that there cannot be an infinite number of regressions of causes to
things that exist. It states that there must be a final uncaused-cause
of all things. This uncaused-cause is asserted to be God.
Arguments like this are thought up to recognize why we and the
The Cosmological Argument takes several forms but is basically
It is possible for those things not to exist
Whatever has the possibility of non-existence, yet exists, has been
caused to exist.
Something cannot bring itself into existence because it would have had
to exist to do that.
There cannot be an infinite number of causes to bring something into
existence, because an infinite regression of causes has no original
cause, which means there is no cause of existence.
Since the universe exists, it must have a cause, therefore there must
be an uncaused cause of all things.
This uncaused cause must be God.
Thomas Aquinas (1224-1274) had a version of the Cosmological Argument
called the Argument from Motion. He stated that things in motion could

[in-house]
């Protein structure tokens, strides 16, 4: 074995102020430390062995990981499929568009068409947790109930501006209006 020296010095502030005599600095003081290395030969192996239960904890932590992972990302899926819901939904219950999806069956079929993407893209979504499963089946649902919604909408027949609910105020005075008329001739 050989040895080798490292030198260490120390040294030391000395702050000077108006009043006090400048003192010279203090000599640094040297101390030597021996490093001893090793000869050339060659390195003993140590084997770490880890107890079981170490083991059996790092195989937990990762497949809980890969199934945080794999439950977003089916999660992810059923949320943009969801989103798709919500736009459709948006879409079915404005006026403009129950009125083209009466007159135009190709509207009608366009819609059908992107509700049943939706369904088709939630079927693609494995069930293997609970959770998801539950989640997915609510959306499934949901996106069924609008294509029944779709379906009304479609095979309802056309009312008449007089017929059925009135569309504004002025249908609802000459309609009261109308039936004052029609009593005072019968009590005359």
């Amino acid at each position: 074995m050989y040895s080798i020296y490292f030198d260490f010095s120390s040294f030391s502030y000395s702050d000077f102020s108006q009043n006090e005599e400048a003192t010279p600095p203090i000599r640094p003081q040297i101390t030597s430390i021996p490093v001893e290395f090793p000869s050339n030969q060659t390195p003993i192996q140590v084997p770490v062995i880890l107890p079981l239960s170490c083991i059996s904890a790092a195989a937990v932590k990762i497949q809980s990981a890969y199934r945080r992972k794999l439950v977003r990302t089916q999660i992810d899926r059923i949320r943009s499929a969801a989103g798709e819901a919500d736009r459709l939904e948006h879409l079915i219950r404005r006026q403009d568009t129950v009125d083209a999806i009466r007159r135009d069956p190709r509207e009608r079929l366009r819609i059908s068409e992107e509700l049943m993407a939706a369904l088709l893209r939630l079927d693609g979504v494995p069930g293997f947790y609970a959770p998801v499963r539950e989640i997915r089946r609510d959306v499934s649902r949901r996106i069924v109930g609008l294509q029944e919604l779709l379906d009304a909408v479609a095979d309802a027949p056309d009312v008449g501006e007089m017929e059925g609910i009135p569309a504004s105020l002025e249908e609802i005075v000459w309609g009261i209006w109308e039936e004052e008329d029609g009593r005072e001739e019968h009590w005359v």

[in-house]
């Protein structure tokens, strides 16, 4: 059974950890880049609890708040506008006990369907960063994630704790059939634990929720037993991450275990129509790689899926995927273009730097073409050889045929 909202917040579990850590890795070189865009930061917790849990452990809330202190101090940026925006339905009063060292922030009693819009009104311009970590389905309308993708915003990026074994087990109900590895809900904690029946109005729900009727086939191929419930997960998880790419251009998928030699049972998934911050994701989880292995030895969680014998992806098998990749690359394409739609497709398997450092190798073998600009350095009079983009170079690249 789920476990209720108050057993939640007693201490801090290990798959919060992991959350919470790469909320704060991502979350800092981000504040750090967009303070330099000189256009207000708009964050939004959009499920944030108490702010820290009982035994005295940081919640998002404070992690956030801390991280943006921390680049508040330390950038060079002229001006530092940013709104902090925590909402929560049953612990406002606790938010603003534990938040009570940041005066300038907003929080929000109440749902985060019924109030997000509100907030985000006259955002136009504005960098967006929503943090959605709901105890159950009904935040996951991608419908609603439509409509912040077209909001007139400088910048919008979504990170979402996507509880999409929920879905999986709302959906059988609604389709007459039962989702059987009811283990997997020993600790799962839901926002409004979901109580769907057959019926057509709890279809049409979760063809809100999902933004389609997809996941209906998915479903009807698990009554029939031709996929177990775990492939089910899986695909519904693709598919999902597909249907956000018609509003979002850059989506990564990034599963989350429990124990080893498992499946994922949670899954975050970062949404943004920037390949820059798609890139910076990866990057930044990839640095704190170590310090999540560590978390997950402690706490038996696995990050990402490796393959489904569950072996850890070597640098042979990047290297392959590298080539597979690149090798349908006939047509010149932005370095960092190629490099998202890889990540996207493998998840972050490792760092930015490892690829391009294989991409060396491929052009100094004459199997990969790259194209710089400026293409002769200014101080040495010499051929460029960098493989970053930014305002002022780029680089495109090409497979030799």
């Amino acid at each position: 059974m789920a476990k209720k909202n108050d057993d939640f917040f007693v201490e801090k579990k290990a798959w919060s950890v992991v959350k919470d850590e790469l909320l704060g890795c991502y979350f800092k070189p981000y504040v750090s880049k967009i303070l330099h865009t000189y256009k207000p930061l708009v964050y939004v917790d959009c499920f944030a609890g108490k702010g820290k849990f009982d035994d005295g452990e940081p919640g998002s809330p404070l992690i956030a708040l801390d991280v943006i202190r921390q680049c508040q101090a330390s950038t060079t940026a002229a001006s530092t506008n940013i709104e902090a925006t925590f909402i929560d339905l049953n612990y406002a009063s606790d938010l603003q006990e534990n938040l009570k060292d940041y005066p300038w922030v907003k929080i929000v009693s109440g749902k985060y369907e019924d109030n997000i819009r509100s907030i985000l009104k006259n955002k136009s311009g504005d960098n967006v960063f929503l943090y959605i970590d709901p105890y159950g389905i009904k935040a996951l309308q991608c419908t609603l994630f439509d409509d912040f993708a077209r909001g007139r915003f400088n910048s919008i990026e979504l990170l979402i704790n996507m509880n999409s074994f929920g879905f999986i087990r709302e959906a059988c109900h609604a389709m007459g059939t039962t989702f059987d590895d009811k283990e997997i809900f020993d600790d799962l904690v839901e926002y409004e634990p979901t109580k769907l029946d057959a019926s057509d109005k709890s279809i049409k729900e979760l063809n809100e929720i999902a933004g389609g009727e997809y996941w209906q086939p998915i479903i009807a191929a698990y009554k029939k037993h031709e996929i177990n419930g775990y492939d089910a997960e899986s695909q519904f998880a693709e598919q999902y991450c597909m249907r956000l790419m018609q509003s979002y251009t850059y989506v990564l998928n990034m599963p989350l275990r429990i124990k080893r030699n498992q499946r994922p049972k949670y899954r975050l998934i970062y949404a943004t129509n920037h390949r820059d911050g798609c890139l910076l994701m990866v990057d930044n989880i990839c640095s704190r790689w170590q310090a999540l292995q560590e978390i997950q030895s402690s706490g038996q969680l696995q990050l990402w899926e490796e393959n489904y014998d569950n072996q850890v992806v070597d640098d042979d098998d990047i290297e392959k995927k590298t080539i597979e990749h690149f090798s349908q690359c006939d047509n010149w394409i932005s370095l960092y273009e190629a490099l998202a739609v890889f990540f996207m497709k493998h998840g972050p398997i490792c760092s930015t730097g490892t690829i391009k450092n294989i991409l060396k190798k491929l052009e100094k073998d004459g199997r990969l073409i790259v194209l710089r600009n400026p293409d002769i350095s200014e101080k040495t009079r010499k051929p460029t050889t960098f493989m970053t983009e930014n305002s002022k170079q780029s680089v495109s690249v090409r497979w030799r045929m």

not have brought themselves into motion but must be caused to move.
There cannot be an infinite regression of movers. Therefore, there
must be an Unmoved Mover. This Unmoved Mover is God.
Strengths of the argument
The strengths of the Cosmological Argument consist of the simplicity
and easily understandable concept that there cannot be an infinite
number of causes to an event. Some arguments for God's existence
require more thought and education in terms and concep...
... middle of paper ...
...existence of things that are necessary does not require
explanation; their non-existence is impossible. The existence of
anything contingent, however, does require explanation. They might not
have existed, and so there must be some reason that they do exist.
The only adequate explanation of the existence of the contingent
universe, the argument from contingency suggests, is that there exists
a necessary being on which its existence it rests. For the existence
of the contingent universe must rest on something, and if it rested on
some contingent being then that contingent being too would require
some explanation of its existence. The ultimate explanation of the
existence of all things, therefore, must be the existence of some
necessary being. Followers of the cosmological argument identify God
as this necessary being.
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